Post traumatic stress disorder symptoms (e.g. nightmares, night terrors, intrusive traumatic thoughts /memories/flashbacks, disturbing hypnagogic hallucinations, traumatic re-enactment, numbing and avoidance) and differentiating these with DID
self injurious behaviors
fears that are unusual or exaggerated for their age or their situation (e.g. terrified of shower, where skin scalded or bathtub because of drawing attempts took place), or social phobias in adolescence, due to group ritual abuse.
somatic concerns / complaints
high anxiety levels
significant behavioral inconsistencies/shifts/ fluctuations that occur between settings, tasks, abilities, age appropriate, etc. activities, during different environmental settings, etc. or during observations conducted over extended periods
calling/referring to oneself in third person, using or answering to other names – a belief of the existence of other identities that take over or of having imaginary friends that control their behavior
requests to be called by a different name or treated differently
marked mood swings and circumstances
fluctuation moods and behavior, including rage states indicating lack of self-regulation
mood disorders / intermitted depression (e.g. seasonal; after a calm period representing periodical abuse)
depression or intense episodes of depression and suicidal feelings
trance states
amnesia and transient forgetting
inattentiveness/lack of concentration in some settings but not in others
excessive daytime dreaming “spacey” behavior
hysterical symptoms
sleep disturbances
sexually reactive or offensive behavior
auditory hallucinations/ hearing voices experienced “inside the head”(Schneiderian symptoms include auditory hallucinations and passive influence experience)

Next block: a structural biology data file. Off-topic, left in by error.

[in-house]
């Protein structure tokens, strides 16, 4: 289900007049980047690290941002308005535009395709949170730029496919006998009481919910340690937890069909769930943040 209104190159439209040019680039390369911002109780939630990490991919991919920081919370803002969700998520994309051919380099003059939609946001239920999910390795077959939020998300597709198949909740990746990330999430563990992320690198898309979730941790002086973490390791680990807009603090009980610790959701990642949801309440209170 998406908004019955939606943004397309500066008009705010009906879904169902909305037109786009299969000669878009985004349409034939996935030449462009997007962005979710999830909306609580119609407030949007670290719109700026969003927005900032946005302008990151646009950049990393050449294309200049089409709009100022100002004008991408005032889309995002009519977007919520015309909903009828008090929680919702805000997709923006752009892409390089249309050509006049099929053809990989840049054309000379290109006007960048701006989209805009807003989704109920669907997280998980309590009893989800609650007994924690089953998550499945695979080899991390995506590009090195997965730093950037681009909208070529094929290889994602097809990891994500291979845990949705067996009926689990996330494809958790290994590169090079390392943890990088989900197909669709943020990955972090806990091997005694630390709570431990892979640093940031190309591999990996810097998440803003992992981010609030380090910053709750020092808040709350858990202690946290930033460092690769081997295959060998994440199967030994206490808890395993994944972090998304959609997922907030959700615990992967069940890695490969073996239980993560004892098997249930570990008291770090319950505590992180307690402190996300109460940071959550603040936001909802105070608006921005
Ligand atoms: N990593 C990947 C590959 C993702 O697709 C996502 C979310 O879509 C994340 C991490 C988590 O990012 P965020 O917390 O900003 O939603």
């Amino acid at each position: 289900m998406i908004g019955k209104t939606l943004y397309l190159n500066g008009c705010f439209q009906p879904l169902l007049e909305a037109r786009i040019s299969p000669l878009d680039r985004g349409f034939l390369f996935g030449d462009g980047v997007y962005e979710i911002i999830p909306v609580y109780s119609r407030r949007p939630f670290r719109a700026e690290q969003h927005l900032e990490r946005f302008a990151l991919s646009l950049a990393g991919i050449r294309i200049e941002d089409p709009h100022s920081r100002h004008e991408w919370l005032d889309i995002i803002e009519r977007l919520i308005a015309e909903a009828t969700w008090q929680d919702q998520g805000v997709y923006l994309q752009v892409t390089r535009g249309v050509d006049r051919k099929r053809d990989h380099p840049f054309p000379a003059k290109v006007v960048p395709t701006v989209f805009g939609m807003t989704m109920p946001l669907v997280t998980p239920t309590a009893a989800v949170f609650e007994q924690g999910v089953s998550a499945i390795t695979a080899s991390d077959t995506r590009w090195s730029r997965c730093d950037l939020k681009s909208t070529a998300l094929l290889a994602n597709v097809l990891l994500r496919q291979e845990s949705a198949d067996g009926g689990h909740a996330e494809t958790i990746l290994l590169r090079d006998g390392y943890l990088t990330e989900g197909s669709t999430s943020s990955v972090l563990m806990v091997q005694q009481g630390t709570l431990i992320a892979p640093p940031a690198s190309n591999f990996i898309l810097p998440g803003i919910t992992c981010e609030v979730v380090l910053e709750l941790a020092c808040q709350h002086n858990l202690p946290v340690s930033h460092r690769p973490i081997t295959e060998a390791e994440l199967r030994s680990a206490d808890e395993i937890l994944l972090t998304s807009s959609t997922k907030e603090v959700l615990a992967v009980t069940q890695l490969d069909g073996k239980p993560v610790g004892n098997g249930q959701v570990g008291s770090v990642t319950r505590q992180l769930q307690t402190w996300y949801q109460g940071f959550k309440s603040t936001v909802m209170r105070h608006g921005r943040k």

sudden shifts in behaviors, postures, expressions, voice, language, etc.
tantrums or destructive behaviors
inconsistent consciousness / fluctuation of attention, such as trance states or black-outs
denial of behavior observed by others, specially behaviors considered negative (believed to be lying)
extreme inconsistencies in knowledge, skills and abilities, accompanying personality switches. Developmental issues are inconsistent / inappropriate, e.g. active imagery companionship, inappropriate sexual behavior.
physical complaints or injuries of vague origin
substance abuse in older children / adolescents
* feeling of dividedness, experienced as discrete alter states, hallucinated internal voices, or behavior outside the child’s control – most important finding in assessment.

These quotes are from an article at the above listed website by
Dr. M. C. Barreda-Hanson
Director, Department of Psychology
ACT Community Care
and The Canberra Hospital

Posted by pilgrim | Filed under:


I use to have a book for children that explained what DID is. Do you know of the book or where I can look to find it?


You know what... I HAVE that book somewhere around my house. I can't think of the title off hand. All my books about DID get hidden, and so I can't find it. But I know where to look for the title. I will post the title here as soon as I find it on the internet.

Could you be thinking of this book?

My Mom Is Different (Paperback)
by Deborah Sessions, Susan Chalkley (Illustrator)

It is for children ages 4-8 and explains MPD to them